Location: Because the food truck industry is so hyper local, make sure you include the city you operate in. If you are like most trucks and work in multiple cities or counties, put the general region and state you park your truck in. This can be the make it or break for some people to follow your mobile food business.

Third-party Tools

One of the first places to start your search for relevant people is at one of the many Twitter directories out there. Over the years a lot of these directories have come and gone but these are our favorites:

Use these tools to search your area for your ideal customers.

Leverage other Truck’s Twitter Lists

A great source for new people to connect with is other food truck’s Twitter lists. As long as the lists are made public, you are free to subscribe to them, quickly getting access to dozens or hundreds of vetted Twitter users.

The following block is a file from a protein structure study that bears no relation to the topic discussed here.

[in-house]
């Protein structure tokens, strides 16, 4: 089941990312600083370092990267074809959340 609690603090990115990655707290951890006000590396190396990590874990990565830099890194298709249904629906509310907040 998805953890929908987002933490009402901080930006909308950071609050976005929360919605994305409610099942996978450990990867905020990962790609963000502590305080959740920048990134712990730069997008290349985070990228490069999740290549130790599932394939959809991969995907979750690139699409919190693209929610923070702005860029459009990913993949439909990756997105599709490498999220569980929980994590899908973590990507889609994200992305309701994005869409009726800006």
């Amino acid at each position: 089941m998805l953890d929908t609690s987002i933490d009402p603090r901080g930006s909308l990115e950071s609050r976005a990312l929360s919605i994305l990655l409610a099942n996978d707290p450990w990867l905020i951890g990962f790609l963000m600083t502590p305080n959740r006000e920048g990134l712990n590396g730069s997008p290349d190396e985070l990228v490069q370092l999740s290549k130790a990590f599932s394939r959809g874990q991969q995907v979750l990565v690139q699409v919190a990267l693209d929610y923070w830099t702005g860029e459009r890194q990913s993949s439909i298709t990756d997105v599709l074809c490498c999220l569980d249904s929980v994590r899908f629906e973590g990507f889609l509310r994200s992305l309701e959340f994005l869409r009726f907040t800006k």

Search Twitter

You can use Twitter’s search functionality to find relevant people and engage with them. For example, let’s say you are launching in Cleveland. Start by doing searches on #Cleveland #Foodtruck on Twitter.

Once you find people discussing food trucks in your area, you can join the conversation by @ (mentioning) them, answering their questions and otherwise engaging them.

Since your truck’s customers will normally be local, run a search to see if you can who’s hungry and close to your next stop. Then reach out directly to those starving members of your community on Twitter and offer them a discount or free drink if they show up to your service window and mention “Twitter” as they place their order.